Put in a nutshell, it’s a very simple exercise. All one has to do is to go to the concert hall, sit down, listen and enjoy. Well, if it is that simple then why is it that one has to be made aware of this art of listening. Like any other fine arts, most of them need to develop a taste before they become ardent fans. The first time I watched Cricket, I hardly understood anything. The more I watched I started getting familiar with terms like,” out swinger, Yorker, bodyline, LBW, Caught behind, mid off, mid on, outside the line etc etc”. Even watching a game requires a little effort from our end, then talk about Carnatic Music, which evolved from the Sama Vedas. See, this Music does put you in a meditative frame of mind, whether you like it or not, and therefore the mind revolts in the beginning. To sit through a half an hour exposition of the best Shankarabharanam is possible only for a seasoned listener, unless one belongs to the first category of being lucky to have this ear for Carnatic music. Therefore in my opinion, give yourself some time. At least ten concerts, before you decide (God forbid) and make that statement, “Sorry mate, Carnatic Music is not for me”. You don’t know what you are missing.
As I said earlier, come in with the pure intention of listening to good Music. Don’t worry about the Raga and Thala. Don’t worry if you don’t get interested in identifying a Raga, doesn’t mean you don’t belong, really does not matter as long as you are enjoying. The interest will naturally come through, the Music will gradually grip you and you are hooked to IT FOREVER!
Musically Yours,
Trichur Brothers.


TTN said...

Good post, Krishna..I like the analogy with pizza..If I may add a point, the new listener could , perhaps try listening to instrumental music first (whichever instrument sounds pleasing to one's years)and then move on to vocal..

Balaji said...

u are right to the last word.. great article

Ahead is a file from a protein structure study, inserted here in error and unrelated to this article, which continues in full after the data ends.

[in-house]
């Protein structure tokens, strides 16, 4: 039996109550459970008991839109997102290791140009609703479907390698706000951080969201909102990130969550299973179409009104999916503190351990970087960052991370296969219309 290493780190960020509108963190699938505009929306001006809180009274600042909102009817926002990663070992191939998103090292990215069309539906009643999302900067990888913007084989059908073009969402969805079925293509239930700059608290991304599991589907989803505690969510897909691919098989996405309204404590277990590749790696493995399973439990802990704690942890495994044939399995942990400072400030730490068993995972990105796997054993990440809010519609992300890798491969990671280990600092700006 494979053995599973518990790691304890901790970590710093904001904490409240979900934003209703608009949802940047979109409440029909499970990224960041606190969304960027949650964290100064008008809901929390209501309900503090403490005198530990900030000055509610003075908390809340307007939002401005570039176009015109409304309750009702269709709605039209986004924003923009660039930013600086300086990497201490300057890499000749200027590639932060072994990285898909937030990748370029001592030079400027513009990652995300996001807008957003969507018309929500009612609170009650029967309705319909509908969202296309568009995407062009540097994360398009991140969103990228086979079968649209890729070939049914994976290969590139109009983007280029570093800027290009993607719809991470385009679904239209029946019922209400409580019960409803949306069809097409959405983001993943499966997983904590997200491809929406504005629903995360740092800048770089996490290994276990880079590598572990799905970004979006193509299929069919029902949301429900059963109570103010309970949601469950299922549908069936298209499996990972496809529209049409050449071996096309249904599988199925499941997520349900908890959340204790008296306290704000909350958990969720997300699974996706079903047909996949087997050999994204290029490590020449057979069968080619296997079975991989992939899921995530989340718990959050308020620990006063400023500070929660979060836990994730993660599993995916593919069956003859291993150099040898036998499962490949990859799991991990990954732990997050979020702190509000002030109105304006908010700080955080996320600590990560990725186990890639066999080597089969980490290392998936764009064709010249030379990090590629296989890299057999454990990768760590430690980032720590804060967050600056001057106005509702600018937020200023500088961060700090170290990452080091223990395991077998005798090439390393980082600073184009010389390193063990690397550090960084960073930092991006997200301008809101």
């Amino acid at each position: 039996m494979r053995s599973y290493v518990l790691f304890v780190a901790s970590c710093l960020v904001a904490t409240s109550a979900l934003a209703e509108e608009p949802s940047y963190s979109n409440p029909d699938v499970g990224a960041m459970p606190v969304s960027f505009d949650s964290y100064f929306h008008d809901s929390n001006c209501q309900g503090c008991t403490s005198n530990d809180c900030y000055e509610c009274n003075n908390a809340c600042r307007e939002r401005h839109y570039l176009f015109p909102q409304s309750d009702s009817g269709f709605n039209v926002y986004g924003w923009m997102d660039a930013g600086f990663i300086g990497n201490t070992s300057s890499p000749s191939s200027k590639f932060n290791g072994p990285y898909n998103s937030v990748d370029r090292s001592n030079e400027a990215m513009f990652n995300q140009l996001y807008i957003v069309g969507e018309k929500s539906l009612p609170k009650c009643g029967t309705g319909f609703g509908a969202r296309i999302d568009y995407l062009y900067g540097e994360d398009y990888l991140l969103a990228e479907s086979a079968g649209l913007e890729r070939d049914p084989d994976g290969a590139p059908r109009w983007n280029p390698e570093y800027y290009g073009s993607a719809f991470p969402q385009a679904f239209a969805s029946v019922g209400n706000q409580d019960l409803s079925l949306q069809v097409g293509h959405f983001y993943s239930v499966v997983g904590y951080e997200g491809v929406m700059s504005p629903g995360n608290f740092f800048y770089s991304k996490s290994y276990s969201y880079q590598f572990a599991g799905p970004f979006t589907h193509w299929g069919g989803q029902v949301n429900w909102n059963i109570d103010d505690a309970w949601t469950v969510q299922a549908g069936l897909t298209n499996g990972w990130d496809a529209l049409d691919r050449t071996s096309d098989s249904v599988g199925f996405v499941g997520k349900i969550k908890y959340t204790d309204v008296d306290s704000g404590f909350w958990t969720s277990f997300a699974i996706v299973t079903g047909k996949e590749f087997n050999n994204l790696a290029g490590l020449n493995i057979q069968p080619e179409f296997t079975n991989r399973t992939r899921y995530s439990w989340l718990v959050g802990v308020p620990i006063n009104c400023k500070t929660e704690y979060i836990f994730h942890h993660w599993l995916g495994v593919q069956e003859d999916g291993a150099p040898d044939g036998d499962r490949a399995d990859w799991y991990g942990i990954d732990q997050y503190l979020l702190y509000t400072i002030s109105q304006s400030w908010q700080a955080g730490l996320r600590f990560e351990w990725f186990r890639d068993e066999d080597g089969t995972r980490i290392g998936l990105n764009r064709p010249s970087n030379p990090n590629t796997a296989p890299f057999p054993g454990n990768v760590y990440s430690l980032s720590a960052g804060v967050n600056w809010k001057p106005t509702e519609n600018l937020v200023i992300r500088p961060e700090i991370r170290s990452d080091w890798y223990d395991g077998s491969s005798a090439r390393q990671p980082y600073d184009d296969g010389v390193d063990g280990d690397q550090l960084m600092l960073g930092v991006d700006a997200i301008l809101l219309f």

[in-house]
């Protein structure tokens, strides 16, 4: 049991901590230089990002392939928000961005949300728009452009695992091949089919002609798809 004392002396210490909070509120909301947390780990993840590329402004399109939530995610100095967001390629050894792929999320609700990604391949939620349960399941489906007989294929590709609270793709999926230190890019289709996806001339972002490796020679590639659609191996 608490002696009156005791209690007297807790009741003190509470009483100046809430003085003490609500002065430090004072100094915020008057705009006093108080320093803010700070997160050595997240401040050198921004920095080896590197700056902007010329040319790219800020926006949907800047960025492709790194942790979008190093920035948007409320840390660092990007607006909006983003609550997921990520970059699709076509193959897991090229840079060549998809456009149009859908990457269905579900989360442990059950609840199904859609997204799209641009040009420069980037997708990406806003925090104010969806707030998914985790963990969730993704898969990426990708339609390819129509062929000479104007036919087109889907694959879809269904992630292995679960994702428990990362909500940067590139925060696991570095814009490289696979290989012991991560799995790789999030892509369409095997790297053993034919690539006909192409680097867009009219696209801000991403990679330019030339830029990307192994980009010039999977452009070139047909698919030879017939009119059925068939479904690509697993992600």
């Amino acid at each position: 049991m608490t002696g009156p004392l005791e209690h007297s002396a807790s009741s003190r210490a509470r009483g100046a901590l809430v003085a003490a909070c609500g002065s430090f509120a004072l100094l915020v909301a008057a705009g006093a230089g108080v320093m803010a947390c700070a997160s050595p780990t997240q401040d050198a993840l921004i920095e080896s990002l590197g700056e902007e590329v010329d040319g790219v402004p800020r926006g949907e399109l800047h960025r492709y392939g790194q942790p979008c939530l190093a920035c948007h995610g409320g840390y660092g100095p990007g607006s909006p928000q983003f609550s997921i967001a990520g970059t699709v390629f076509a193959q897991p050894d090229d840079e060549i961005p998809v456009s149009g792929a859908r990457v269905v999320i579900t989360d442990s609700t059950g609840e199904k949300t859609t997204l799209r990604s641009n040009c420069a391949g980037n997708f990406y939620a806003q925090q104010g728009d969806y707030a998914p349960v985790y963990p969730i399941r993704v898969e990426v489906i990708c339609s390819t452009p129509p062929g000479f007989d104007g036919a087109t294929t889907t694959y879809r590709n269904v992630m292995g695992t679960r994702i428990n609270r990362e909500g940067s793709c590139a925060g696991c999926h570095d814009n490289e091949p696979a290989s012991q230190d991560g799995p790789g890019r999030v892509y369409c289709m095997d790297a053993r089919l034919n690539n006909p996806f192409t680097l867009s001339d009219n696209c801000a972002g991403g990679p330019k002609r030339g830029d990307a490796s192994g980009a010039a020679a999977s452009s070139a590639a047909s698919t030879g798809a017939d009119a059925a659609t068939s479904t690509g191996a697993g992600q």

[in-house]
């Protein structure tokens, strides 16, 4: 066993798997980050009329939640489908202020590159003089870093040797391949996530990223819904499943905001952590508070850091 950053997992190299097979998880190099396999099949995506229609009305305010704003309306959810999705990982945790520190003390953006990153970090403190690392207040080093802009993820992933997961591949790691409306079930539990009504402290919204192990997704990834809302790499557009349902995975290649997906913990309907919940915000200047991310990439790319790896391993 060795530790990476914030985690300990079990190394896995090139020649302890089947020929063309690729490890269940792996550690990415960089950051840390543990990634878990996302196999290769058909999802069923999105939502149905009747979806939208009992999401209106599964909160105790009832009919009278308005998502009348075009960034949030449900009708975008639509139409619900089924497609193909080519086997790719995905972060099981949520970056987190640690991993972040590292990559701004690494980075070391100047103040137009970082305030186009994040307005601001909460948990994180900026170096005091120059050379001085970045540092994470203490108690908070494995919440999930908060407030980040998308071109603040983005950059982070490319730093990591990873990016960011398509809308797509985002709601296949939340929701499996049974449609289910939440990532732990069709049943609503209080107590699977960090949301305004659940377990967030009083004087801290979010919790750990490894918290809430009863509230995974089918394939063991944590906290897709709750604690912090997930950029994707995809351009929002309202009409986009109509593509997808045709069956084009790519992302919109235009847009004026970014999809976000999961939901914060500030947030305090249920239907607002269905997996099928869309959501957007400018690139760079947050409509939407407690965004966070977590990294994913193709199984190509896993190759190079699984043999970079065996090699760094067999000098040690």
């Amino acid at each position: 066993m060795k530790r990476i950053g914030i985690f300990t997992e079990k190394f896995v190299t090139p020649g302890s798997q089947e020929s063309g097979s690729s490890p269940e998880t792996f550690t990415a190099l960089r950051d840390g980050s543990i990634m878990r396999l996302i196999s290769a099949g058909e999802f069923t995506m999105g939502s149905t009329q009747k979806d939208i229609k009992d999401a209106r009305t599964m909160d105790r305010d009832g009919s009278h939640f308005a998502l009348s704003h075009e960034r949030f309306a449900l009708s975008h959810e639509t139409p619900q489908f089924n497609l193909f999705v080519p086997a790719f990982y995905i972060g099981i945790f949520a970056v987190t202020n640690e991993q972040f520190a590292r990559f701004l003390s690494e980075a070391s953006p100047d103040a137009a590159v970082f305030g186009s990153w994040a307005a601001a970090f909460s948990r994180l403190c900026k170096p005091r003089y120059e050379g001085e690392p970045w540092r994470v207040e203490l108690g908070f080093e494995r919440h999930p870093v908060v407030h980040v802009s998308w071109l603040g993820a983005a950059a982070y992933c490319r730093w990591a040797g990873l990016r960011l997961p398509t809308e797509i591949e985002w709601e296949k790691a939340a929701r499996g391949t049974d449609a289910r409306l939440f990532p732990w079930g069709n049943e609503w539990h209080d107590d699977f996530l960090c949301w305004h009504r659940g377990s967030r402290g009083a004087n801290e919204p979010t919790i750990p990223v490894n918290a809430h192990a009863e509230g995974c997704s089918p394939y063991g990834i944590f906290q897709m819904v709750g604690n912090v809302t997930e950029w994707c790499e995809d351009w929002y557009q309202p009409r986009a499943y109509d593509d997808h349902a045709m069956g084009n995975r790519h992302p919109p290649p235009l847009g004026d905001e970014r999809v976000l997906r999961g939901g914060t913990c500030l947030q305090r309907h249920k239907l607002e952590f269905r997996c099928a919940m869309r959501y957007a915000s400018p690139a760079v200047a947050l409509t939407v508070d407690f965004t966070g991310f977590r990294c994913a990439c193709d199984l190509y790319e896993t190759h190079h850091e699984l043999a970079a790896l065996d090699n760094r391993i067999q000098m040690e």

Hemamalini Jayarajan said...

excellent words... i felt i was reading my thoughts in this article... great !!!

Anonymous said...

excellent article

Anonymous said...

I recently came to your concert with my husband in San Diego. You were awesome. Both of us know very little about the technicalities of Carnatic music. I have heard carnatic music growing up in my household and I learnt Bharata natyam dancing But I gave it all up when I began revolting about 'religious' practices. Bhakti and devotion were to my mind incongruous as a scientist. Fortunately I began a meditation practice and this practice has led me back to appreciating Chants and carnatic music. I discovered you just a month ago and had been playing your Kamalambike every day and singing my heart out in the shower.
Today we listened to you live in San Diego. I was planning a visit to India to coincide with one of your concerts. But lucky us, you happen to come right to our town. I feel so grateful to have found you and be able to enjoy your gift. I agree with you it's very meditative. There were moments in the concert it touched me so deeply I had tears rolling down my cheeks. That happens to me whenever I listen to you at home and at home I don't have to control my tears. It's part of this divine experience. I think your rendering of carnatic music is very unique even to my untrained ears. Your music is very special. My husband who is more musically oriented listens to a lot of variety of world music. He was in awe at your concert today.
I will look forward to purchasing some DVDs of your performances. Thank you once again for singing from your heart.
With much Love,

rads said...


Rajendra Tapadia said...

Excellent write up... I liked the analogy between music and spirituality.

Anonymous said...

Excellent article